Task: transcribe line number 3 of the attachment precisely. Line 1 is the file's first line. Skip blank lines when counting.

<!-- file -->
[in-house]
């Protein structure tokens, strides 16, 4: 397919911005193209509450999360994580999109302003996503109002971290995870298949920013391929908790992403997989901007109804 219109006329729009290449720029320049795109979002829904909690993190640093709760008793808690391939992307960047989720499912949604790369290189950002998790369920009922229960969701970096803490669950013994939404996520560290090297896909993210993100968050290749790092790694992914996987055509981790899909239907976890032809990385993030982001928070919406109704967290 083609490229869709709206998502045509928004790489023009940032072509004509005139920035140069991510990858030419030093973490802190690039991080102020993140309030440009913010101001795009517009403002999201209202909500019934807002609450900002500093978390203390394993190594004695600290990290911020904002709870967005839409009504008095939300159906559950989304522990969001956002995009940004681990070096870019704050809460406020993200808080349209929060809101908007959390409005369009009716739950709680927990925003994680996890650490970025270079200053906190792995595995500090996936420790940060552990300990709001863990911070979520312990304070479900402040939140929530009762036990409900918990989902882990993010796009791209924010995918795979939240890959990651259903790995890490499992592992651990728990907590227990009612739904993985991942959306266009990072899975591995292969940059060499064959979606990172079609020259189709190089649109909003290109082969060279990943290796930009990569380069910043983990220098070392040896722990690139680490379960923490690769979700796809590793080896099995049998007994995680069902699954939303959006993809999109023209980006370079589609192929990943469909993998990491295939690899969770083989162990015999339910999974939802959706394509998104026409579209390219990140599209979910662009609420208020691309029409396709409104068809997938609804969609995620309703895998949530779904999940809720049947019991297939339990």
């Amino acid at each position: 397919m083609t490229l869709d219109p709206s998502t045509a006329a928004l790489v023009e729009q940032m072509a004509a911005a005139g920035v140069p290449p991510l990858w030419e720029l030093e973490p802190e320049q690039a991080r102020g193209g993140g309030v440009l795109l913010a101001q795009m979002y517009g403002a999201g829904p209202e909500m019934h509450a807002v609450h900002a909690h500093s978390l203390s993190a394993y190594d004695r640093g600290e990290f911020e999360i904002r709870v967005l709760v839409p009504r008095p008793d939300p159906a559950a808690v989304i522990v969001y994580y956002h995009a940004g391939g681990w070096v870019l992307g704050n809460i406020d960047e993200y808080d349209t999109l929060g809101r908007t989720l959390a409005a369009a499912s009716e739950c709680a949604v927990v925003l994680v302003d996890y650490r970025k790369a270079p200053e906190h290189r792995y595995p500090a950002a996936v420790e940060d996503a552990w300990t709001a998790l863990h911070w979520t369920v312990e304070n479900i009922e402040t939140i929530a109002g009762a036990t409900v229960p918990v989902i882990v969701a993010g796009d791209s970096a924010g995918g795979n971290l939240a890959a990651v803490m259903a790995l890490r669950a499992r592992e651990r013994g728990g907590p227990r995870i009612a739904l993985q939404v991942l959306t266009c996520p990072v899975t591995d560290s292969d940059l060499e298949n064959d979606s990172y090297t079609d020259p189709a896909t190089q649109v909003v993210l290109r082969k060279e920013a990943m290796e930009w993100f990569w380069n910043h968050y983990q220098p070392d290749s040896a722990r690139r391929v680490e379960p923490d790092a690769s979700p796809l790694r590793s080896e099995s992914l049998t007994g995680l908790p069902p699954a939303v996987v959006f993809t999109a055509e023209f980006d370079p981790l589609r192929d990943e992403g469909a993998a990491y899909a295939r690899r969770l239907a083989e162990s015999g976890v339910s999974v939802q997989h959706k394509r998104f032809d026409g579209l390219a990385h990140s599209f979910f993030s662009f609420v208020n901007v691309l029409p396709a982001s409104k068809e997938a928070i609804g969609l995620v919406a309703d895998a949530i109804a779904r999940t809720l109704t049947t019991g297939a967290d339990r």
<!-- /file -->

């Amino acid at each position: 397919m083609t490229l869709d219109p709206s998502t045509a006329a928004l790489v023009e729009q940032m072509a004509a911005a005139g920035v140069p290449p991510l990858w030419e720029l030093e973490p802190e320049q690039a991080r102020g193209g993140g309030v440009l795109l913010a101001q795009m979002y517009g403002a999201g829904p209202e909500m019934h509450a807002v609450h900002a909690h500093s978390l203390s993190a394993y190594d004695r640093g600290e990290f911020e999360i904002r709870v967005l709760v839409p009504r008095p008793d939300p159906a559950a808690v989304i522990v969001y994580y956002h995009a940004g391939g681990w070096v870019l992307g704050n809460i406020d960047e993200y808080d349209t999109l929060g809101r908007t989720l959390a409005a369009a499912s009716e739950c709680a949604v927990v925003l994680v302003d996890y650490r970025k790369a270079p200053e906190h290189r792995y595995p500090a950002a996936v420790e940060d996503a552990w300990t709001a998790l863990h911070w979520t369920v312990e304070n479900i009922e402040t939140i929530a109002g009762a036990t409900v229960p918990v989902i882990v969701a993010g796009d791209s970096a924010g995918g795979n971290l939240a890959a990651v803490m259903a790995l890490r669950a499992r592992e651990r013994g728990g907590p227990r995870i009612a739904l993985q939404v991942l959306t266009c996520p990072v899975t591995d560290s292969d940059l060499e298949n064959d979606s990172y090297t079609d020259p189709a896909t190089q649109v909003v993210l290109r082969k060279e920013a990943m290796e930009w993100f990569w380069n910043h968050y983990q220098p070392d290749s040896a722990r690139r391929v680490e379960p923490d790092a690769s979700p796809l790694r590793s080896e099995s992914l049998t007994g995680l908790p069902p699954a939303v996987v959006f993809t999109a055509e023209f980006d370079p981790l589609r192929d990943e992403g469909a993998a990491y899909a295939r690899r969770l239907a083989e162990s015999g976890v339910s999974v939802q997989h959706k394509r998104f032809d026409g579209l390219a990385h990140s599209f979910f993030s662009f609420v208020n901007v691309l029409p396709a982001s409104k068809e997938a928070i609804g969609l995620v919406a309703d895998a949530i109804a779904r999940t809720l109704t049947t019991g297939a967290d339990r």